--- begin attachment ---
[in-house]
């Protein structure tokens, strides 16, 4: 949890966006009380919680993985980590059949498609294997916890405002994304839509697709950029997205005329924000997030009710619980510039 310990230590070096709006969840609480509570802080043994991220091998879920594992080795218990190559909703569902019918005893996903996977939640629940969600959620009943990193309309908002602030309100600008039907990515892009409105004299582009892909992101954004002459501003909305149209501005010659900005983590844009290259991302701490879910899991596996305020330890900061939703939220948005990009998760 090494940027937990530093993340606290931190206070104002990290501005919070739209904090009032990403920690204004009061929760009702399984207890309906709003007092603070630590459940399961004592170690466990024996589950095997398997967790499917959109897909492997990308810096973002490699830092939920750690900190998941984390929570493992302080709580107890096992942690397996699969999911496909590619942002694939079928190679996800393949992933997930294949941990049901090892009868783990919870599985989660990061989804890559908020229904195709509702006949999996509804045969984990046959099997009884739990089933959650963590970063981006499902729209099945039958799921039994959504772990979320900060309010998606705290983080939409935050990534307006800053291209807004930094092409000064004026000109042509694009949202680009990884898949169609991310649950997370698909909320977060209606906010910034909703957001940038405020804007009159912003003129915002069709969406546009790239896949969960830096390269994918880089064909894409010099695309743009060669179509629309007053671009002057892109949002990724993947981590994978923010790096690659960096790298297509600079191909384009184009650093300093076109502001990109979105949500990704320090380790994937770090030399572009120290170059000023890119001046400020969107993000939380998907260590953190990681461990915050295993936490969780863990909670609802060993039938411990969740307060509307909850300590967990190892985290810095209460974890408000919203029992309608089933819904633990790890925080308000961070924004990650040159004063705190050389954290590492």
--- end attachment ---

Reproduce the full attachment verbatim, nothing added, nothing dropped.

[in-house]
């Protein structure tokens, strides 16, 4: 949890966006009380919680993985980590059949498609294997916890405002994304839509697709950029997205005329924000997030009710619980510039 310990230590070096709006969840609480509570802080043994991220091998879920594992080795218990190559909703569902019918005893996903996977939640629940969600959620009943990193309309908002602030309100600008039907990515892009409105004299582009892909992101954004002459501003909305149209501005010659900005983590844009290259991302701490879910899991596996305020330890900061939703939220948005990009998760 090494940027937990530093993340606290931190206070104002990290501005919070739209904090009032990403920690204004009061929760009702399984207890309906709003007092603070630590459940399961004592170690466990024996589950095997398997967790499917959109897909492997990308810096973002490699830092939920750690900190998941984390929570493992302080709580107890096992942690397996699969999911496909590619942002694939079928190679996800393949992933997930294949941990049901090892009868783990919870599985989660990061989804890559908020229904195709509702006949999996509804045969984990046959099997009884739990089933959650963590970063981006499902729209099945039958799921039994959504772990979320900060309010998606705290983080939409935050990534307006800053291209807004930094092409000064004026000109042509694009949202680009990884898949169609991310649950997370698909909320977060209606906010910034909703957001940038405020804007009159912003003129915002069709969406546009790239896949969960830096390269994918880089064909894409010099695309743009060669179509629309007053671009002057892109949002990724993947981590994978923010790096690659960096790298297509600079191909384009184009650093300093076109502001990109979105949500990704320090380790994937770090030399572009120290170059000023890119001046400020969107993000939380998907260590953190990681461990915050295993936490969780863990909670609802060993039938411990969740307060509307909850300590967990190892985290810095209460974890408000919203029992309608089933819904633990790890925080308000961070924004990650040159004063705190050389954290590492």